I have never had a watch work perfectly straight out of the box – there was always some problem with either a malfunctioning chrono, sloppy hands or a bezel that needed a pipe wrench (not included) to turn. The thing about this watch is the amount of trust I placed in it immediately. For the first week or so I am constantly verifying the time on any new watch and if there was a discrepancy, calling the time to check it. This will always happen because the quartz clocks and watches that surround us usually adhere to the apparent federal law that all quartz or electric timepieces must be set 5 minutes fast. I had no such impulse with this one, knowing that it was correct. I also wasn’t overly careful about it. The watch just gives the impression that it’s built like a tank. I felt
strangely confidant about this watch from the beginning.

The View

The legibility is tremendous. Both for the dial and the bezel. I was able to read the day and date for the first time in years. It isn’t that they are larger, its that the white is so much brighter than I’ve seen before. For those of us who are over 45 the Lemania movement, although often accompanied by a busy dial is usually easier to read. This is my first 5100 and the watches I was considering all used this movement. The bezel was also a joy as there was no glare.


The watch is almost perfectly sized for my 6.5 to 7 inch wrist. If you have a large wrist you might check elsewhere. If you keep in mind that this watch is dedicated to function you can fall in love with it. If you want at least some aspect of jewelry, also look elsewhere. The watch I’ve worn most as of late is a black dialed Omega Schumacher, which is also incredibly legible -almost cartoon like. It has a far superior finish and that results in greater comfort. The Fortis, on the other hand, is meant for rugged duty such as shallow diving and some comfort will usually be sacrificed there. I did like the gentle slope of the bezel enabling it to slip under my shirt cuff, a problem with most other diving style watches that I own.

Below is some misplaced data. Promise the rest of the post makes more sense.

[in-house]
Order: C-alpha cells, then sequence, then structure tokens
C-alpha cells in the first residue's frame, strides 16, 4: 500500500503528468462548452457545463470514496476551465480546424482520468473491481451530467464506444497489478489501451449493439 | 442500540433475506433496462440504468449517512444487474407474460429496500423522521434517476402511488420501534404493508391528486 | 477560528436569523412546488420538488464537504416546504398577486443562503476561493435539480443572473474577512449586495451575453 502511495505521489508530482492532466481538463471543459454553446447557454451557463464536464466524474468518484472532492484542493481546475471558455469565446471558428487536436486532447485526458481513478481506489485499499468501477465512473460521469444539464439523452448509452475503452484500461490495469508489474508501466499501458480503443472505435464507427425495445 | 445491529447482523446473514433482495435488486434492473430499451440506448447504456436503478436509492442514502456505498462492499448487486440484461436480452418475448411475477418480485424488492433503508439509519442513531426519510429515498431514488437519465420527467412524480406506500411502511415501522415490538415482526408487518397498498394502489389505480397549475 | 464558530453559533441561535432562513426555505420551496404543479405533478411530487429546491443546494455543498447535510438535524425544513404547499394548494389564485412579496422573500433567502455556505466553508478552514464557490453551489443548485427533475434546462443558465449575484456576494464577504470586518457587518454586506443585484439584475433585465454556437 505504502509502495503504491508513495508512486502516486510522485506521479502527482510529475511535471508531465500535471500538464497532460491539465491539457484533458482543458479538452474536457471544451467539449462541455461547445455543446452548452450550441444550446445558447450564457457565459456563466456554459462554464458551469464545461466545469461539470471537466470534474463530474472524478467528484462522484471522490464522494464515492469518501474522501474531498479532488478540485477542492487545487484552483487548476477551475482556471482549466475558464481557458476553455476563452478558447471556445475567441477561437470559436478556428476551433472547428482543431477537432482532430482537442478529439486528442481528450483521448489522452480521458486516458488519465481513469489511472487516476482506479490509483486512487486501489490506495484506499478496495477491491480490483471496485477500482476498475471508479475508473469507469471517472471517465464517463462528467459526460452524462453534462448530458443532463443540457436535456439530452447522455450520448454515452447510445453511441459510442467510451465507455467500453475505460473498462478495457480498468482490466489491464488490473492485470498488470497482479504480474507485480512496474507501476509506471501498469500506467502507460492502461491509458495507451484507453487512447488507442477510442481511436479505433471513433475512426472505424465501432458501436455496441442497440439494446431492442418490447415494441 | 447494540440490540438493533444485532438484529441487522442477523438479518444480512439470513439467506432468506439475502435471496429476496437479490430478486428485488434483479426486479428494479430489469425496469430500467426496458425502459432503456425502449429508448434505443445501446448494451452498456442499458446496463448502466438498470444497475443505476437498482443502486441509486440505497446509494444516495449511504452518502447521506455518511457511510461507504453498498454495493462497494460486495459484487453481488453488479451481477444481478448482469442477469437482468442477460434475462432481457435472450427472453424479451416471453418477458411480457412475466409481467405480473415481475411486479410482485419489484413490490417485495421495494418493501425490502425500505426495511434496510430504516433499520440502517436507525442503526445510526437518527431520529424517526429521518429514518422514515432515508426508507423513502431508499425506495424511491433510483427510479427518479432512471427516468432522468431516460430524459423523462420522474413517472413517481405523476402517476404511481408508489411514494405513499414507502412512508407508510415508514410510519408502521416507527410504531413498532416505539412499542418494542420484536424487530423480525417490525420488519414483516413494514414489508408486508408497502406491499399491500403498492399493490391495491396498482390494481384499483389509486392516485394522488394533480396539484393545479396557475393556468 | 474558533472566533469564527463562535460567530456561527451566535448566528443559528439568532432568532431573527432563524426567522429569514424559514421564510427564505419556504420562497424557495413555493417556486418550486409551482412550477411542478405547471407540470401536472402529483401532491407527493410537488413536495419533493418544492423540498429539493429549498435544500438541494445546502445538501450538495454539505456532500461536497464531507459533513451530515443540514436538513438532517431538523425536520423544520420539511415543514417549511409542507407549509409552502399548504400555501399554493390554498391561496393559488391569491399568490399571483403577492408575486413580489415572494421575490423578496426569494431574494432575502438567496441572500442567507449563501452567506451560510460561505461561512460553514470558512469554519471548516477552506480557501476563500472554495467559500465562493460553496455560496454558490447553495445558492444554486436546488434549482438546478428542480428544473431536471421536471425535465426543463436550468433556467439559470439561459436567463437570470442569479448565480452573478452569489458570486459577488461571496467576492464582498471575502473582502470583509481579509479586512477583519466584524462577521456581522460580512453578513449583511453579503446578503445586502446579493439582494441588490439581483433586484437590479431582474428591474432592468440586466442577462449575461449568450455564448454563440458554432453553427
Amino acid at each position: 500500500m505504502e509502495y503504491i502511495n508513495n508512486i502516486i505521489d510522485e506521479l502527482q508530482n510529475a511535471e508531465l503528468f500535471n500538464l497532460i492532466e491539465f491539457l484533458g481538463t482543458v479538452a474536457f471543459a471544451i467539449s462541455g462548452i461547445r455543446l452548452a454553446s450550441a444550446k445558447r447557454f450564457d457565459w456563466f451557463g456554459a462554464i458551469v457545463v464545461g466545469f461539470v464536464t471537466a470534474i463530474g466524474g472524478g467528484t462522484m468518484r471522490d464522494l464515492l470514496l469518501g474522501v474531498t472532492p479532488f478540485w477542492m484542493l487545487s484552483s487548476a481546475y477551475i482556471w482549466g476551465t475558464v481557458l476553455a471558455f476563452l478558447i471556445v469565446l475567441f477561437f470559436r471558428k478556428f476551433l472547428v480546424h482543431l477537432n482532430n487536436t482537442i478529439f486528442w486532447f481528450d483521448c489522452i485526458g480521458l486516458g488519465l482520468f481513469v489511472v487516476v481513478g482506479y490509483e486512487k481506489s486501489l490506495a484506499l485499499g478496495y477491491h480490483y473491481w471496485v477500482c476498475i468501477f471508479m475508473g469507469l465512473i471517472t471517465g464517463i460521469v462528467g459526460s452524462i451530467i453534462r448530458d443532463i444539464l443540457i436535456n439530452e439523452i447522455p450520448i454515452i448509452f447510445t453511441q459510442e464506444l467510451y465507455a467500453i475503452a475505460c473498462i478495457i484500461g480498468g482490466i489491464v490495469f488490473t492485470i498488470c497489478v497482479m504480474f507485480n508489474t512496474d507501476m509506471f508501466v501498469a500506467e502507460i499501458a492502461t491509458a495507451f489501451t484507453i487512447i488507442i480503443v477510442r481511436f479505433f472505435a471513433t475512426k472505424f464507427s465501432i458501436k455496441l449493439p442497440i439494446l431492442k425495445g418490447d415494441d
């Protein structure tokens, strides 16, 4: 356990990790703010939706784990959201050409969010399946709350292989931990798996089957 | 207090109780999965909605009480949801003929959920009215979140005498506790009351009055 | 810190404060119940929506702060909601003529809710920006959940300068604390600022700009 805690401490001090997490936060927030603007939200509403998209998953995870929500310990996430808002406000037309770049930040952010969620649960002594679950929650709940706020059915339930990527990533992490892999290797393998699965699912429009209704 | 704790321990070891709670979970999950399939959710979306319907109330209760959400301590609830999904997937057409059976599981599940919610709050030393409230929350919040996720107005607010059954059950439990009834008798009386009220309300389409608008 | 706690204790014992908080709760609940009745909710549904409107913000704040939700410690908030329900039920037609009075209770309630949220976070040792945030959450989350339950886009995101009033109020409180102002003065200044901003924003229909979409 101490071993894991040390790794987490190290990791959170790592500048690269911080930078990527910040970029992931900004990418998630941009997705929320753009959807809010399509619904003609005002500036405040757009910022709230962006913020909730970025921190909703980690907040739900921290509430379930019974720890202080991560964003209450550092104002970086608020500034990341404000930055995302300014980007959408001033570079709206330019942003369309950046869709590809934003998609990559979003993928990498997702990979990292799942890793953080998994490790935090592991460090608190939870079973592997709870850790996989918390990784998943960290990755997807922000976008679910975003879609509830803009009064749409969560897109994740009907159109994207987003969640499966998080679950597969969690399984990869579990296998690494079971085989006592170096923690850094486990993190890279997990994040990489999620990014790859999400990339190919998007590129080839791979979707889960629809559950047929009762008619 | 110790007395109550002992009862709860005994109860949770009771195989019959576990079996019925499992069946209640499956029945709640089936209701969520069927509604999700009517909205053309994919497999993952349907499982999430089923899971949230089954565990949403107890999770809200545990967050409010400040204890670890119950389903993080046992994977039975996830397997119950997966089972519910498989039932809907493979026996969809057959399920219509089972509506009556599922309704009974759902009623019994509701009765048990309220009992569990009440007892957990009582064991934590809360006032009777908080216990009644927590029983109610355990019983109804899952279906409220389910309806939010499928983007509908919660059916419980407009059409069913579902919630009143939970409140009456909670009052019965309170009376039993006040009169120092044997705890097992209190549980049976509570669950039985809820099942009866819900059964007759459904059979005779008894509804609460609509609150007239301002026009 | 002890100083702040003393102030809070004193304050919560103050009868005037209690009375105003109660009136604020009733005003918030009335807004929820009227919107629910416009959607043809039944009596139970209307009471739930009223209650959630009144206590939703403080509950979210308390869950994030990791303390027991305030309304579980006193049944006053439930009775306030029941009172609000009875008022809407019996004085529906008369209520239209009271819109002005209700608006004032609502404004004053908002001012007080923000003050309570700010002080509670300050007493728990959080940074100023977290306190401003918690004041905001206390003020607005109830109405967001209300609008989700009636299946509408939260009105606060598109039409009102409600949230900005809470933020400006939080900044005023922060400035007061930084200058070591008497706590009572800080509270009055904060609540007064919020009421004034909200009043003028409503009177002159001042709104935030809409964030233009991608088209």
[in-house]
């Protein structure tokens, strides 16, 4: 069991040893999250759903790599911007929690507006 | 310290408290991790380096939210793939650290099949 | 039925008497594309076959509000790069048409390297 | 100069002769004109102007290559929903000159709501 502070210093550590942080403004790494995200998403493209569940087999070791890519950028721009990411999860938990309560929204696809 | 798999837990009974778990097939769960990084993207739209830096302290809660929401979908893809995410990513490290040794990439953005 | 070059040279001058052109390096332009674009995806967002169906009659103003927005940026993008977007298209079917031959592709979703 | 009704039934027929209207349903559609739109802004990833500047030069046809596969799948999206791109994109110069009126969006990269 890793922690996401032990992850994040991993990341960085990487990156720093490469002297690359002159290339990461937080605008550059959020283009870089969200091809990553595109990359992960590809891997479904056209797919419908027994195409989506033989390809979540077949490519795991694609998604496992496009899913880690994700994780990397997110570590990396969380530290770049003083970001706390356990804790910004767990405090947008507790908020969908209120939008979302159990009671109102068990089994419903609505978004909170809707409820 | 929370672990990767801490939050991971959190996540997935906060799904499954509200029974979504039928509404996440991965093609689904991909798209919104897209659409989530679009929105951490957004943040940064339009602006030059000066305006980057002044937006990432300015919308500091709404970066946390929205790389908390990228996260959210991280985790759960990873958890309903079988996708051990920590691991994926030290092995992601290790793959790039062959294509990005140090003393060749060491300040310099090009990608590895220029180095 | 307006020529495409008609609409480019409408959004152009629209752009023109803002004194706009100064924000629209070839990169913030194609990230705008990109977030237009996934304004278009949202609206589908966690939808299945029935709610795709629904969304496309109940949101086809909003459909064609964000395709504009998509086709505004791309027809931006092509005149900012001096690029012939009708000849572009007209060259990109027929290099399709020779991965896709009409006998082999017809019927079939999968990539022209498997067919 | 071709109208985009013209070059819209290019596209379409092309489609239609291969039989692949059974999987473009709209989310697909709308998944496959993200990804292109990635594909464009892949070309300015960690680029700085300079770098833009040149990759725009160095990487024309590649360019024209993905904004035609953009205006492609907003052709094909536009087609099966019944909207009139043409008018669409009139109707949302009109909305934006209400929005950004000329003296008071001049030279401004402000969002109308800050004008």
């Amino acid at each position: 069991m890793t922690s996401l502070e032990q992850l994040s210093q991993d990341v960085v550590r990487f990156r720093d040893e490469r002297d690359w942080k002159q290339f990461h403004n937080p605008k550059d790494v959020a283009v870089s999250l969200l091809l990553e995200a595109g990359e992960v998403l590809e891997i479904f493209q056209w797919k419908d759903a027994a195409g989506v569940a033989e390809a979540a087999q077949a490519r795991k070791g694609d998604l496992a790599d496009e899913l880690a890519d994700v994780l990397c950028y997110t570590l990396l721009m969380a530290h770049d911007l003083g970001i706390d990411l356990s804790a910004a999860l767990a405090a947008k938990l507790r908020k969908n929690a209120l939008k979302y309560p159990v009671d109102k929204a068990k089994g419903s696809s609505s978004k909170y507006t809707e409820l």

The Hoopla

Along with the watch comes some paperwork. I just feel a little foolish when a manufacturer tries to sell me the object that I have just purchased. It is supposed to make me feel warm and fuzzy I suppose. Included is an “official” certificate in both Russian and English declaring this to be certified as an official watch of the Yuri Gagarin Training Institute. Also is included a
write up of the tests performed. If it can with stand half of what they say I have a watch that can do double duty as brass knuckles or at least survive my children! Part of the report notes that it was used in open space with temperatures ranging from -200 to +100 C. The literature also cleared up a question I had – why the luminous 24 hour hand. It’s too small to read as military time; maybe for dungeons? Or, perhaps, solitary confinement? Can you bring a $2000 watch into the hole? No it’s for the astronauts who can have trouble differentiating between day and night. Fun reading.


As I chose the model with numerals as opposed to markers there was some wait for delivery. During that time the distributor called me to chat about the watch. After I received it I got email giving me the below number and email address if there was anything else I needed. Good pre and post sale attitude.


The field of aviator style watches has grown thick. My personal philosophy is that the prices of fine watches have grown so high in recent years that only those in their prime earning years can afford them. No longer are they High School graduation gifts. However the target group has aging eyes so legibility is a prime requisite. Even the dress watches seem to be more legible. Well -maybe it’s also action movie influence. In any event,
to cut short my gutter philosophy, this watch is a worthy entrant to the field. If you feel a need to have a name that impresses more, whether it be to others or to yourself this one may have you feeling deprived. Too bad, because if ruggedness and functionality are the primary concerns you’ll like this little beast. Heartily recommended.


This watch was purchased from:

PARIS 1925

1954 Union Street

San Francisco, CA 94123

(415) 567-1925, Fax (415) 567-1726

For more information and dealers contact or 800-358-9212.